He adds: “I quote from a Canadian health study on truckers that shows the stress, the pressure of operating that truck, knowing you literally have the power of life and death with 80,000 lbs of steel. Drivers of cars make terrible mistakes cutting a trucker, trying to pass a trucker on an exit or entrance ramp, and they can’t stop for you. We had near misses when I was driving.”

Figliuzzi also points to an anonymous survey of truckers that found 10% say they drink alcohol every day, 20% say they binge five or more drinks at a time and 44% are experiencing symptoms of major clinical depression.

His book is not only about trucking but also the subculture of sex trafficking, research that took him to two experts: Celia Williamson of the University of Toledo and Dominique Roe-Sepowitz of Arizona State University. “These two professors taught me what to look for in terms of commonalities in the backgrounds and lives of trafficking victims.”

Truckers take a break at the Loves Truck stop on November 2021 in Springville, Utah. Photograph: George Frey/Getty Images

Figliuzzi interviewed women who had survived violent encounters with truckers and found commonalities regardless of their backgrounds. “Trauma at an early age, often involving unwanted touching or sexual molestation. Trauma in the family – someone’s committed suicide, some close loved one has died – or all of the above. Serious medical problems in the family – dysfunction somewhere along the line.

“Then a series of bad boyfriends. Early drug use, usually starting with marijuana and rapidly getting to hard drug use where your judgment goes out the window and, sure enough, the grooming process falls in place where they think at the time: you know what, I am having sex, I might as well have it for money because I need to get the drug problems handled with getting more drugs supply. The boyfriend’s encouraging that or facilitating it.”

Just as it would be facile to assume that all truckers fit a single demographic profile, so the victims of trafficking do not fit stereotypes around class and privilege.

The author adds: “I threw out my biases and preconceptions here because many folks believe, ‘I don’t know any young lady in my circle of contacts, family, friends who is in danger of falling into the trafficking trap. It’s not going to happen here.’ I’m telling you that’s wrong and I was corrected in my research.”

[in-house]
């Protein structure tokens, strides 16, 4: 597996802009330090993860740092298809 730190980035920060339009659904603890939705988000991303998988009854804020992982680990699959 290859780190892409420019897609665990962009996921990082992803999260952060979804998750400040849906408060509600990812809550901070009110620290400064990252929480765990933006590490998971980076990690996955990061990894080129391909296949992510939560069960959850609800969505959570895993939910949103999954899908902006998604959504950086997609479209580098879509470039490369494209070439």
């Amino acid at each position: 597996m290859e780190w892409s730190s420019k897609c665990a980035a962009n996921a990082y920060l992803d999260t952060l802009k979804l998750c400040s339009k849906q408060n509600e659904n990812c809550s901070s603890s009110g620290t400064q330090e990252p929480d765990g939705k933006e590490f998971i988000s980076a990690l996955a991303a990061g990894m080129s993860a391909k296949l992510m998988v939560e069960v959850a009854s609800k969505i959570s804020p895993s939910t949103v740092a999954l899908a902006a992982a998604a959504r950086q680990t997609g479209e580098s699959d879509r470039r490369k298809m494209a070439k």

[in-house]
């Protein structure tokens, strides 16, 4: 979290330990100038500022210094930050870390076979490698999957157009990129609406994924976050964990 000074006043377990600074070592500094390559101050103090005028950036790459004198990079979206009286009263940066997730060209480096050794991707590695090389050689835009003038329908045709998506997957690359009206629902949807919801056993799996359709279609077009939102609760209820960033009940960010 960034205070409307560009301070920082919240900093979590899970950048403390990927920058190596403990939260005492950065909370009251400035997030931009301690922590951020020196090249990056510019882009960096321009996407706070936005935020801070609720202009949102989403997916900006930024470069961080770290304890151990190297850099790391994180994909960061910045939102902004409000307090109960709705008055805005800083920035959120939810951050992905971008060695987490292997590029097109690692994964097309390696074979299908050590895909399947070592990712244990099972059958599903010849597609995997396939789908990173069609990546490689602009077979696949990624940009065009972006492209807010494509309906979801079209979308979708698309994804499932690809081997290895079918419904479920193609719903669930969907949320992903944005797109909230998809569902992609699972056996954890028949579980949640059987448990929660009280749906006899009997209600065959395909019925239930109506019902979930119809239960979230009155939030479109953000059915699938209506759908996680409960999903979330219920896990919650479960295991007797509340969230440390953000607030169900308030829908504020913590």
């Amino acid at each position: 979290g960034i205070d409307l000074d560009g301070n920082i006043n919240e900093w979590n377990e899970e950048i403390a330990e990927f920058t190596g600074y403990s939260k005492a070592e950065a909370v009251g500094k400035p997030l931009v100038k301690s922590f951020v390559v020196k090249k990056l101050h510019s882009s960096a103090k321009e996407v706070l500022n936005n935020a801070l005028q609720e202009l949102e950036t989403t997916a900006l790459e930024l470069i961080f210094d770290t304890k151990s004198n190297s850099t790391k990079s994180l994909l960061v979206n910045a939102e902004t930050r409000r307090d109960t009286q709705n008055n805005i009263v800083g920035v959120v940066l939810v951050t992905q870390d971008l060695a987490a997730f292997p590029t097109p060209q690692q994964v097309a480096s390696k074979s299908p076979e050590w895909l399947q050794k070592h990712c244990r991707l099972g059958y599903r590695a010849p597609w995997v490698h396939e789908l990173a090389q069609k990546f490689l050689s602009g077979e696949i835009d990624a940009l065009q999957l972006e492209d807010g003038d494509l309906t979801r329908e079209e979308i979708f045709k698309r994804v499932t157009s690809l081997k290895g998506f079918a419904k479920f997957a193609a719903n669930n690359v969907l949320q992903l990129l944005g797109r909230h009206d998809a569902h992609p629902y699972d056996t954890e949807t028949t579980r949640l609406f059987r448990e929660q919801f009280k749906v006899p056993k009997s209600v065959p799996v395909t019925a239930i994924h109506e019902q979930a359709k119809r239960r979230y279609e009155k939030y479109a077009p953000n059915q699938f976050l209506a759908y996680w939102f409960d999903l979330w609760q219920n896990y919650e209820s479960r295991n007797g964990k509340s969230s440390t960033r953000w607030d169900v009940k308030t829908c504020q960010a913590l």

Figliuzzi encountered, for example, two young women from the midwest, one the daughter of a preacher, the other from a family with ties to law enforcement. Both had many of the commonalities listed above.

“It can happen to anyone and increasingly that grooming and recruitment process is happening online. So many Americans watch movies where some kid’s grabbed off the sidewalk, thrown in the back of a van and then trafficked internationally. That’s extremely rare.

Photograph: Harper Collins

“What is more likely is that it’s someone in your young person’s life that that they kind of know, that’s on the periphery maybe but they’re going to get introduced. The grooming and recruitment happens online. The drug use is introduced and this is why it’s imperative that parents understand what their kids are doing online.”

Having diagnosed the problem, Long Haul offers solutions. Figliuzzi argues that trucking companies should improve their vetting of drivers, offer them more downtime and close loopholes that make it easy to fake the annual physical exam. He advocates making tracking devices mandatory in all trucks, including those operated by smaller companies.

On the trafficking side, Figliuzzi sees hope in the work being done by Roe-Sepowitz, who has done hundreds of interviews and analysed the online ads in which women offer truckers sex for money. “Algorithms have been developed to determine whether an ad is probably advertising an underage minor,” he says.

“There is a positive change occurring in police work, which is the days of treating a trafficking victim, someone in the sex trade, as a criminal and handcuffing her and throwing her in a lock up, where the ‘hero’ shows up who is her pimp and bails her out, are rapidly coming to a close.

“Instead in the best cities the police say, ‘We’re partnered with some social services organisations. You’re not getting arrested tonight if you want help. We can get you out of this. Tell us what you need and, by the way, here’s a social worker who’s here to give you what you need. Do you need a roof over your head to get away from your pimp? Do you need a job or job training?’

They’ll often say I’ve got a baby I have to get diapers and formula for. Here comes that resource to build the trust and get them out of the lifestyle. The police find once that trust is developed with the social team the victim will eventually say, ‘I’ll tell you who my pimp is and I’ll tell you how many women he’s got in his stable and how this works’. That is successful.”

The Guardian